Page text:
Monday, December 19, 2011

Objective journalism to bring positive changes stressed

Eminent citizens and editors of different national dailies yesterday stressed the need for maintaining maximum impartiality and objectivity to take the level of journalism to new heights for bringing a positive change in the society.

They said modesty, honesty and cautiousness are the prime prerequisite for objective journalism. On the other, arrogance, dishonesty or callousness are harmful not only for one's journalism career but also for the society, they added.

They made the remark at the closing session of a 10-day training for the journalists of upcoming private TV channel, Ekattor, at the city's Chhayanaut Sangskriti Bhaban auditorium.

Noted litterateur Selina Hossain urged the young journalists to play a significant role in bringing political, economical and social stability through their work.

"Your (journalists) reports should be prepared on the basis of correct information and truth," she said.
She also criticised a few TV and FM radio channels for using "unnecessary" English words and programme titles.

The Daily Star Editor and Publisher Mahfuz Anam said relationship between journalists and media owners should be kept transparent.

The objective journalism can be ensured if journalists get environment of working independently, he said.
Prothom Alo Editor Matiur Rahman emphasised proper selection of words, sentences and language for development of journalism.

Journalist Abed Khan, also editor of the upcoming Dainik Jagoron, said the main responsibility of a journalist is to present the event instead of making judgement.

Talking about commercialisation of journalism, he said, "Now corporate business companies are opening print and electronic media to secure their business purpose only."

The News Today Editor Reazuddin Ahmed said the main challenge of electronic media is to serve the news within a few minutes after happening any incident. So, journalists of electronic media should be more careful.

Ekattor Managing Director and Chief Editor Mozammel Babu and Chief Executive Officer Samia Zaman also spoke at the function.

Two internationally renowned journalists Richard Goslan and Bob Powel conducted the training sessions.

Faulty seats of Palki being replaced

The economy-class seats of Palki, Biman's new Boeing 777-300ER that began commercial operation last month, are being replaced as their armrests started falling apart.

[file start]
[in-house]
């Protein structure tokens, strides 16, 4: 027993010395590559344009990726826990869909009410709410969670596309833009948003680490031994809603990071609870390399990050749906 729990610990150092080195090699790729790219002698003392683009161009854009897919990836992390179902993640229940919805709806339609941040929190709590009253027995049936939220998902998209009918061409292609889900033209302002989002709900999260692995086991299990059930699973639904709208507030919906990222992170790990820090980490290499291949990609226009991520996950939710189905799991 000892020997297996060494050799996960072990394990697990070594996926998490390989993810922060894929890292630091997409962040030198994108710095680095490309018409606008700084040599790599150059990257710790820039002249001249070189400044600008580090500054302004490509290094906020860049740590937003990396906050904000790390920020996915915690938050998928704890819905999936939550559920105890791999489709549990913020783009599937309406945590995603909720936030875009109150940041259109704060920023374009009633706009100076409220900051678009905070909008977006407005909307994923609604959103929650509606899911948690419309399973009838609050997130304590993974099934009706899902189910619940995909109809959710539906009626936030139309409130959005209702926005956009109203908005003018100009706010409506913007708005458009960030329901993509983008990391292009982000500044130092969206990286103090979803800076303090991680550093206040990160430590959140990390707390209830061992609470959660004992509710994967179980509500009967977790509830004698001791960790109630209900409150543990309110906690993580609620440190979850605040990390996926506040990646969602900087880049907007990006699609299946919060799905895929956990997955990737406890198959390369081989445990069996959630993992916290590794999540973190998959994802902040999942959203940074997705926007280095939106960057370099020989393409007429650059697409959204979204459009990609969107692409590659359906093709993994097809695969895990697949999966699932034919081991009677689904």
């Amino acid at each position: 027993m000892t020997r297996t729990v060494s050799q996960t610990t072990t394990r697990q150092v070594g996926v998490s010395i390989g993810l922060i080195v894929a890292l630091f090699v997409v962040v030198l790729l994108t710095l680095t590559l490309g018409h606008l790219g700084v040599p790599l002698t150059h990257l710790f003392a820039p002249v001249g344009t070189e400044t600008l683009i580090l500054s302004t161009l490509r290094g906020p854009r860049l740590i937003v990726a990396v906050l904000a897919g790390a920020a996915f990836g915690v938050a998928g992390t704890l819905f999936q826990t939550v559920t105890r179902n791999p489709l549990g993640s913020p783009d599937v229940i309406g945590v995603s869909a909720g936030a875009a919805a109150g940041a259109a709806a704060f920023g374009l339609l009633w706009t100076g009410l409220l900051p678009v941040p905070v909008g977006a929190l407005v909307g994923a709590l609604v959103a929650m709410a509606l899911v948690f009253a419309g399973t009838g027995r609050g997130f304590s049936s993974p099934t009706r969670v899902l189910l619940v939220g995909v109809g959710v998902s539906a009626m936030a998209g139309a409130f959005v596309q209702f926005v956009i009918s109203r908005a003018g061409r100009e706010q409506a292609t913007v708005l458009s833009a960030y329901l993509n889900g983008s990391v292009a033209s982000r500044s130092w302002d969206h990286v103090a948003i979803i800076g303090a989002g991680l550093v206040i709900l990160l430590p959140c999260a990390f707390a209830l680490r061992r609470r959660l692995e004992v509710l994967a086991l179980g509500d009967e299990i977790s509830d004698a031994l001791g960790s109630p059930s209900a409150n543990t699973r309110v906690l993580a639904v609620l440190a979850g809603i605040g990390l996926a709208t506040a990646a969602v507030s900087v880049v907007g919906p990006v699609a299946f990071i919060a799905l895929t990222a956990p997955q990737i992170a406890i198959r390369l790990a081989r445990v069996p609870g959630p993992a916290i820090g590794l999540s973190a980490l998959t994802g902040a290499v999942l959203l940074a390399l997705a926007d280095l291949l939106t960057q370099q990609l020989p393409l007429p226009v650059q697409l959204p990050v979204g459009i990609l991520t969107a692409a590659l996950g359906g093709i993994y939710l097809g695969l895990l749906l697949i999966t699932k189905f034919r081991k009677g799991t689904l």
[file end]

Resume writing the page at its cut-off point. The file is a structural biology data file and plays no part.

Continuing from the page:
US company Weber had supplied the seats of the aircraft. It is now replacing the armrests in the economy class at its own cost during flight breaks at Shahjalal International Airport. The replacement will take a few more days.

Biman authorities said faulty design of the seats is causing the trouble. Sources said around 50 out of 384 seats in the economy class got broken. The seats in the business class are, however, in good shape. 

Air Commodore (retd) Mohammad Zakiul Islam, managing director of Bangladesh Biman, told The Daily Star last week that the seats were procured following a meeting of Biman, Boeing and Weber.

Asked if the US company was selected arbitrarily to save money, he said, "There was no scope for buying the seats from a company which is not approved by Boeing." 

Meanwhile, some more complaints have also surfaced regarding the remote controls of movie screens and the galley of the $ 152 million aircraft. The Biman MD, however, refuted the complaints.


The other new Boeing 777-300ER named Arun Alo commenced its commercial flight on Dhaka-Kuala Lumpur course on December 5, almost 10 days after it had arrived in Shah Jalal airport. 

Biman had to suffer a huge loss due to this wait as it could not get the go-ahead from the Civil Aviation Authority of Bangladesh. This is because Biman could not obtain the custom clearance certificate for its failure to pay the Tk 80 lakh duty.

Officials said the state-owned airlines needs to pay Tk 20 crore as instalment every month to repay the bank loan for Arun Alo.